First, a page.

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What does the future hold for tri-custody divorce mediation?

New York and California occupy opposite coasts with both states having little in common. That is, until a recent ruling by a Suffolk County judge overseeing a lengthy custody battle.

The unconventional decision in March called for “tri-custody” of child born into an unconventional family. It was the first such ruling in New York, joining California as the second state to allow children to have more than two legal parents.

Supreme Court Judge H. Patrick Leis III’s March ruled that three people involved in a polyamorous relationship can all share custody of their son. The ten year-old boy is the biological child of Michael Marano and Audria Garcia. Both Michael and his wife Dawn had a lengthy, intimate relationship with the birth mother who was also their neighbor.

With Dawn unable to conceive, Garcia carried a baby that all three planned to raise together. However, the two “mothers” left Michael and moved in with each other, taking the child with them. Michael and Dawn subsequently filed for divorce.

Garcia wanted tri-custody with Dawn having the legal rights of a parent. Michael disputed the arrangement. In his decision, Leis wrote that the three-way agreement was in the best interests of the child because the son considers both women his mothers.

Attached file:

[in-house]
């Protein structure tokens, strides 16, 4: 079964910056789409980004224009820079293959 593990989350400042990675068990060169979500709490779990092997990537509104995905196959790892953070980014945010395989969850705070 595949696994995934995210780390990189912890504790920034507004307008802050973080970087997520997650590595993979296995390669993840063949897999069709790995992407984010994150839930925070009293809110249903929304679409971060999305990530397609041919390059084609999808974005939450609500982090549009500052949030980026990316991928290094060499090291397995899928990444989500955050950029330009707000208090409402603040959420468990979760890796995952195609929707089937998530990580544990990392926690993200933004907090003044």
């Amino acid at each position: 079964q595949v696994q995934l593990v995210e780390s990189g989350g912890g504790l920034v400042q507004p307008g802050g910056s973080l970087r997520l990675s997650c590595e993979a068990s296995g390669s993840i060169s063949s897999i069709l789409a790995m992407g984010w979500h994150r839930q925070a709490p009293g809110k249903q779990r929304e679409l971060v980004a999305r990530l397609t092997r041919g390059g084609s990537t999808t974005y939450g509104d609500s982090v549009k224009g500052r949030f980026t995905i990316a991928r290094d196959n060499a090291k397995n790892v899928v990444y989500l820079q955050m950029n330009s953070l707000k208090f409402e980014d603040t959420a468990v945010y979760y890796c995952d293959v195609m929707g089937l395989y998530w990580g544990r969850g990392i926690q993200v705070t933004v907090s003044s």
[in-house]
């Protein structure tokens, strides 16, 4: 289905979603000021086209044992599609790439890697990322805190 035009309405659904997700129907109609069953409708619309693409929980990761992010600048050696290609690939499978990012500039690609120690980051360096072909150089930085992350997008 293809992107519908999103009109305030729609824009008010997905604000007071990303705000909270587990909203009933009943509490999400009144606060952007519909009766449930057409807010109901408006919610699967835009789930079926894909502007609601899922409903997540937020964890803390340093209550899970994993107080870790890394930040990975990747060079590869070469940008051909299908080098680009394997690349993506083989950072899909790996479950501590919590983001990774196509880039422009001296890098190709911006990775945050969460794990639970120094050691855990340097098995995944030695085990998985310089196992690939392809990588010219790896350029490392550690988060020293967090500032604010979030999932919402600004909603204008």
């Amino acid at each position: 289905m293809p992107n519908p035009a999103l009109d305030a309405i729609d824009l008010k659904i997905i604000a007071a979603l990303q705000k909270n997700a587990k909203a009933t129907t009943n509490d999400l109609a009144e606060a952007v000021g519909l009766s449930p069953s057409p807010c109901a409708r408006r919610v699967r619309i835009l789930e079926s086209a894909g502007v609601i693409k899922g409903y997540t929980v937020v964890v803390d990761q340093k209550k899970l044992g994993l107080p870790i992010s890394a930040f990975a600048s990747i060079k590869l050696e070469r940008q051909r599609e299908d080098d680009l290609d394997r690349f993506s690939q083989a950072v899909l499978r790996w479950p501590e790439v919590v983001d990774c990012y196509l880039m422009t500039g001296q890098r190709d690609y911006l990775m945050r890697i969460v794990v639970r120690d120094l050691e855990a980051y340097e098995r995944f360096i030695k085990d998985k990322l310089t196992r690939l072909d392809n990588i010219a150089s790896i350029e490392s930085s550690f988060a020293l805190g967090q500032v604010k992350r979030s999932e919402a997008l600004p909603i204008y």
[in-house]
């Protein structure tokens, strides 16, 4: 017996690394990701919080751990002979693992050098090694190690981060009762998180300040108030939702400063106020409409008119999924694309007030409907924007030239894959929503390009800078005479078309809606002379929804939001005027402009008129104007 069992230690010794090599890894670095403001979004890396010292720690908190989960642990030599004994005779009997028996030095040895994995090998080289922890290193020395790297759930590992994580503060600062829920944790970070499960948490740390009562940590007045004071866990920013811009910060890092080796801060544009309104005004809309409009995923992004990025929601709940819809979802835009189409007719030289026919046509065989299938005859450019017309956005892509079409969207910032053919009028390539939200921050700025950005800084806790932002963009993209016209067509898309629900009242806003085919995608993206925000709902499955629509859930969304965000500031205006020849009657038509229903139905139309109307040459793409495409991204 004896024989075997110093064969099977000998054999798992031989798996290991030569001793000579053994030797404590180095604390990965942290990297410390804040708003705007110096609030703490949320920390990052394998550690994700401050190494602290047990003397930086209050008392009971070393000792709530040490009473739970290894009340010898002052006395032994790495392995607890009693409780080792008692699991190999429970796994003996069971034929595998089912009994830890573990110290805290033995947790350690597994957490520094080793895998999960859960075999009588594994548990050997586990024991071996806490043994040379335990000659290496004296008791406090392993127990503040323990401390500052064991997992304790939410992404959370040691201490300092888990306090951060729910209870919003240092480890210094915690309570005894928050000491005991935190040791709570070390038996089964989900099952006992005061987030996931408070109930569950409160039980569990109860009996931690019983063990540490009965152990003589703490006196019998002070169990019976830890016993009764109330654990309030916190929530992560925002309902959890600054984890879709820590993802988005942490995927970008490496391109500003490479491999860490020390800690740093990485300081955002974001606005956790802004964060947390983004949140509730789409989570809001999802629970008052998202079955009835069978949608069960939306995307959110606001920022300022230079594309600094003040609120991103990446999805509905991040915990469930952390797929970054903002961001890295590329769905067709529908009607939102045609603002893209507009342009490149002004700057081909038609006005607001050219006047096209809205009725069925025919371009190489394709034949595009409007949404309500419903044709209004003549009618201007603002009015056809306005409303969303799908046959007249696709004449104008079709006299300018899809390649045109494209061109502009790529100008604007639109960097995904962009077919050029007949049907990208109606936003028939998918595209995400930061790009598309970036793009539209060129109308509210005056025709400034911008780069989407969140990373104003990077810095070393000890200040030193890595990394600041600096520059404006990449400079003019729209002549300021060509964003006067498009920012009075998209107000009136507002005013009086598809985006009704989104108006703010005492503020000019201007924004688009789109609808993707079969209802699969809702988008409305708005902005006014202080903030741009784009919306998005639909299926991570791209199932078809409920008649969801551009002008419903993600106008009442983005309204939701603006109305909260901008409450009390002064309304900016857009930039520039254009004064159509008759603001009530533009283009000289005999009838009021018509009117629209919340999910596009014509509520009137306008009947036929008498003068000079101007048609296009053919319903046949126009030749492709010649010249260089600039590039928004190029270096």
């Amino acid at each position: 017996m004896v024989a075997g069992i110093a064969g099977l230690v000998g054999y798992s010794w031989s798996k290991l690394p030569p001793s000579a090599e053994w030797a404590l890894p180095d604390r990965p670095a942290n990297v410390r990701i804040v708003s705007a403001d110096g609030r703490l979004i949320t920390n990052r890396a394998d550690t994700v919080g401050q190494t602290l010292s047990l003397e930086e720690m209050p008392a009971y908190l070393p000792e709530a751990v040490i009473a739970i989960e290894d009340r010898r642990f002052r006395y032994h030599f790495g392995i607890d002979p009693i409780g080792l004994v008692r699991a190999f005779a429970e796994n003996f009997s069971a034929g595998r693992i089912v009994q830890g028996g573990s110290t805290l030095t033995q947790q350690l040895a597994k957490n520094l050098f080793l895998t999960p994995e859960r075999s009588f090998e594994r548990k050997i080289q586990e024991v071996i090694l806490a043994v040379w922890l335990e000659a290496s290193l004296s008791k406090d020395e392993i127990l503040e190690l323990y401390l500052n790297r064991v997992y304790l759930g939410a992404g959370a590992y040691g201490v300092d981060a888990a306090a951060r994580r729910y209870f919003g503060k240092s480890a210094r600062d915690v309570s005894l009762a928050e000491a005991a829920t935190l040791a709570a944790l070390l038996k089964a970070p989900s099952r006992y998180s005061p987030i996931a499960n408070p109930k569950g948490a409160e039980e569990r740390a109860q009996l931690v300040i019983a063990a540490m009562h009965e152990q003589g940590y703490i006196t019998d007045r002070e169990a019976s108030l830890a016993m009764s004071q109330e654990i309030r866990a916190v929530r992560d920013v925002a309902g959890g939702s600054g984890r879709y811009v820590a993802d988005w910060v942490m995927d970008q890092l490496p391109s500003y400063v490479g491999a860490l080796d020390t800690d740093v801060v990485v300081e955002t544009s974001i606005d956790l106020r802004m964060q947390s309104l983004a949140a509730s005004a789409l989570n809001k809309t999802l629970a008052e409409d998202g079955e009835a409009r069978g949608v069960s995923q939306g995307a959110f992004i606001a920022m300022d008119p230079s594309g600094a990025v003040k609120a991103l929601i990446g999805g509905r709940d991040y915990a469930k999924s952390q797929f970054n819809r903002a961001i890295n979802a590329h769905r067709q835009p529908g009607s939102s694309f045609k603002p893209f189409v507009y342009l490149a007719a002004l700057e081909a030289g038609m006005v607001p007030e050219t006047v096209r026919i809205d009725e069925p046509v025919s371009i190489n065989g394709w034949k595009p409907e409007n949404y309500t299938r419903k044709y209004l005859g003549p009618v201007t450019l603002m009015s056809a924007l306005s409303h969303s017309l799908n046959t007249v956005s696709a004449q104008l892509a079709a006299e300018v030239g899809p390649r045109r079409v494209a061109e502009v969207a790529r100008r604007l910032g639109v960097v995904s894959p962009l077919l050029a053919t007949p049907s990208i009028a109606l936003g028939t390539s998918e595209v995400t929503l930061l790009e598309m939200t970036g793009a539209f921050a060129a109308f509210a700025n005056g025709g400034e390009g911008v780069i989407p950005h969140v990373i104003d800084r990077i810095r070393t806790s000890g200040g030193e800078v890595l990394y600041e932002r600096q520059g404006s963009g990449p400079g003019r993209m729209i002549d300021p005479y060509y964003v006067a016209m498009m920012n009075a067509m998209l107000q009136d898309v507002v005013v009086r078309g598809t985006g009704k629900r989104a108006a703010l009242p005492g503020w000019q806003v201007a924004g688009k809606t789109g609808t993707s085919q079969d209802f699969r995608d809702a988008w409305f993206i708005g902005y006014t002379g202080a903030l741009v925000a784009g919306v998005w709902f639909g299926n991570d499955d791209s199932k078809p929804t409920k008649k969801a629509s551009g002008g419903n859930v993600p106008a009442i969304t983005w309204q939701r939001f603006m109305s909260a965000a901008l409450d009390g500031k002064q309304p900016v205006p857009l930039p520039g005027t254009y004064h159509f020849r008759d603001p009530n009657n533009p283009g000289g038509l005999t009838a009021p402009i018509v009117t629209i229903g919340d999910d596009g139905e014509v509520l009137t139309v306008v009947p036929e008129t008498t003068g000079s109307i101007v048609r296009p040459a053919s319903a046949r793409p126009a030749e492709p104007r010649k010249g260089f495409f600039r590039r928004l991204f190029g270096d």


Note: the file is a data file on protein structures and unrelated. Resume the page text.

With seventeen percent of Americans aged 18 to 44 engaging in consensual non-monogamy, a new era of parenting is at its genesis. No longer is a good upbringing limited to just two parents.

Family laws, not only in New York, but also throughout the country, have to start recognizing the diversity of an individual’s or couple’s sexuality. The ruling, while important and precedent setting, creates a legislative vacuum in custody statutes.

The changing dynamic with three parties instead of two could soon start blazing new trails in divorce mediation nationwide. Attorney mediators who facilitate custody arrangements may find it more commonplace to evaluate the best interests of the child based on a trio or larger, instead of a duo.

Three-way arrangements decided outside of a trial will likely require new strategies by a an attorney mediator. The need for a skilled, knowledgeable and experienced attorney mediator has never been more important to families becoming more and more conventional.

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